At the very beginning of the national movement, its leading authorities, the majority of whom were veterans of war and the partisan movement in Crimea and former party and administrative workers of the Crimean ASSR, proceeded from the notion that the problems of the return of Crimean Tatars to Crimea and the restoration of their autonomy could be decided only if the leadership of the USSR was convinced of their absolute loyalty to the Soviet state and the Communist party and of the expediency of the Tatars' return for Crimea's economy. The advocates of the more radical wing considered such views to be illusory, lacking in perspective and humiliating to the Crimean Tatars. Their argument was based on the concept that the Crimean Tatar nationality issue could be solved only when the Soviet authorities were convinced that leaving the problem unsolved would be significantly more costly in all aspects than solving it. At the same time, the understanding matured that a just solution of the problem could only be seriously expected under complete substitution of the Soviet totalitarian system with a democracy (which appeared highly unlikely in the foreseeable future) or at least, transformation of the regime in a more democratic direction. This concept dictated the necessity of consolidating the Crimean Tatar national movement with all other national-democratic, religious, and human-rights movements in the USSR which opposed the regime.

The appeals, informational tracts, and other documents of the more radical wing were addressed primarily not to state officials, but to broader society, including the international community. They no longer tried to please the regime, and things were called by their proper (not Soviet) names. As a rule, documents were redirected to the West through Moscow dissidents and foreign journalists, and then "returned" to the USSR through the powerful transmitters of the radio stations: Radio Liberty, Deutsche Welle, the British Broadcasting Corporation, the Voice of America, Radio Canada, and others, in various languages over the entire territory of the country. Obviously, this was a most painful blow to a regime which spent huge amounts of money annually for propaganda both inside the country and abroad to create an attractive image.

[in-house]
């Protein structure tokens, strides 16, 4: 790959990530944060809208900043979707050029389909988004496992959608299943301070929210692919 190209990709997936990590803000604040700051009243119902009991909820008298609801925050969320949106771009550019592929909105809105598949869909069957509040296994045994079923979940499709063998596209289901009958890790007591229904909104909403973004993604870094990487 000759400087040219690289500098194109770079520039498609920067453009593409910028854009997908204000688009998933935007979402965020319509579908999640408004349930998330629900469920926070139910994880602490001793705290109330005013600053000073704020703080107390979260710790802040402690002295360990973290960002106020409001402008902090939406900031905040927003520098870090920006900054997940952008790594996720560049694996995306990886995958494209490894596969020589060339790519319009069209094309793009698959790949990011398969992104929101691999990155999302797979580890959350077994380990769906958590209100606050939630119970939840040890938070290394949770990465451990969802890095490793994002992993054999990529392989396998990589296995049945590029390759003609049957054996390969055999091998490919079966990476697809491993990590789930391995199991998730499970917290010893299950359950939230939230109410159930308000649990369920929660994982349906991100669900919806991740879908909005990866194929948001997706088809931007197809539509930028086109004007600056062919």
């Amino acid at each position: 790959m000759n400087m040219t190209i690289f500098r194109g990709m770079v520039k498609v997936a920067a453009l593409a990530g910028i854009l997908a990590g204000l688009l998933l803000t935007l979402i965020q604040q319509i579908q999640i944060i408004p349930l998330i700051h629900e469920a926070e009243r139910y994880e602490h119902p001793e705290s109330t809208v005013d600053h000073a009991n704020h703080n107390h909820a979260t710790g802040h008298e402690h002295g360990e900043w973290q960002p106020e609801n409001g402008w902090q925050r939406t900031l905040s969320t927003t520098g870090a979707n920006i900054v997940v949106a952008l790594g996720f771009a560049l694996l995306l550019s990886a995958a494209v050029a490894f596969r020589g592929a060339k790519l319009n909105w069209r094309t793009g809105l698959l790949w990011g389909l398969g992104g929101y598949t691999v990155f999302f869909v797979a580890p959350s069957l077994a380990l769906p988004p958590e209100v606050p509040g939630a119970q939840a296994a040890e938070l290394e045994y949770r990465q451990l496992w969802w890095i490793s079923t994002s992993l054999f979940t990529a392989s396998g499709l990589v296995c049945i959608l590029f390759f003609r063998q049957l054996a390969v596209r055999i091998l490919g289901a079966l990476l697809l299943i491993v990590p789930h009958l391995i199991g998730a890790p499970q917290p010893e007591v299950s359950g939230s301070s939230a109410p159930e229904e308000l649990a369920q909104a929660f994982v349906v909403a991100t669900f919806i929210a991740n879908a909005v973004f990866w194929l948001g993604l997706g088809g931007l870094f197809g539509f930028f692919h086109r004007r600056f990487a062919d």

Naturally, it was this wing of the national movement which suffered the greatest persecutions by the authorities, although activists of the conservative, pro-Communist wing whose activity exceeded the limits tolerated by the regime were also often expelled from the party, dismissed from their jobs, and persecuted administratively and criminally.


The 1960s

Beginning in the mid-1960s, Crimean Tatars increased their massive meetings and demonstrations everywhere, especially on the day of deportation, 18 May, and the founding day of the Crimean ASSR, 18 October. The meetings usually ended in the mass beating and arrest of the activists. In June 1969, on one of Moscow's central squares, a group of Crimean Tatars held a demonstration that coincided with the opening of the conference of leaders of Communist Parties. The main demand at the demonstration was the immediate release of General Petro Grigorenko, a prominent human-rights activist who had spoken out in defense of the Crimean Tatars. The demonstrators were able to hold out on the square for only six minutes before being beaten and taken away by the KGB and the police, but during those six minutes, they managed to scatter dozens of leaflets with a description of the Crimean Tatar problem and information about Grigorenko. Most importantly, the numerous foreign correspondents present received an excuse to give their publications and radio stations material on the Crimean Tatar issue once again.

The first trials of activists of the national movement began in 1961 with charges of anti-Soviet agitation and propaganda, but since the political cases soon began to attract the fixed attention of the West, authorities began to use false charges more often. The frequency of trials of participants in the national movement sharply increased after new articles were introduced into the Soviet republics' criminal codes in June 1966. These articles provided for punishment for "slander, to the Soviet system which could easily apply to any of the Crimean Tatar documents which criticized the state's national policy, and for "participation in mass disturbance" as the Crimean Tatars' meetings and demonstrations, which were never legally sanctioned, could be classified. Of course, arrests of prominent activists did appreciable damage to the national movement and sometimes caused a temporary abatement in the activists' activity, but after some rime, the movement would gather new strength.

Close relations were established with human-rights groups in Moscow, which greatly sympathized with the Crimean Tatar movement, tried to provide it with comprehensive aid, and overtly protested against the persecution of activists of the Crimean Tatar movement. Their apartments were havens for Crimean Tatars who came to Moscow. Numerous documents on the Crimean Tatar issue, which the dissidents were accused of creating or disseminating, figured into the sentences of many individuals convicted of political crimes by Soviet courts in the 1970s and 1980s.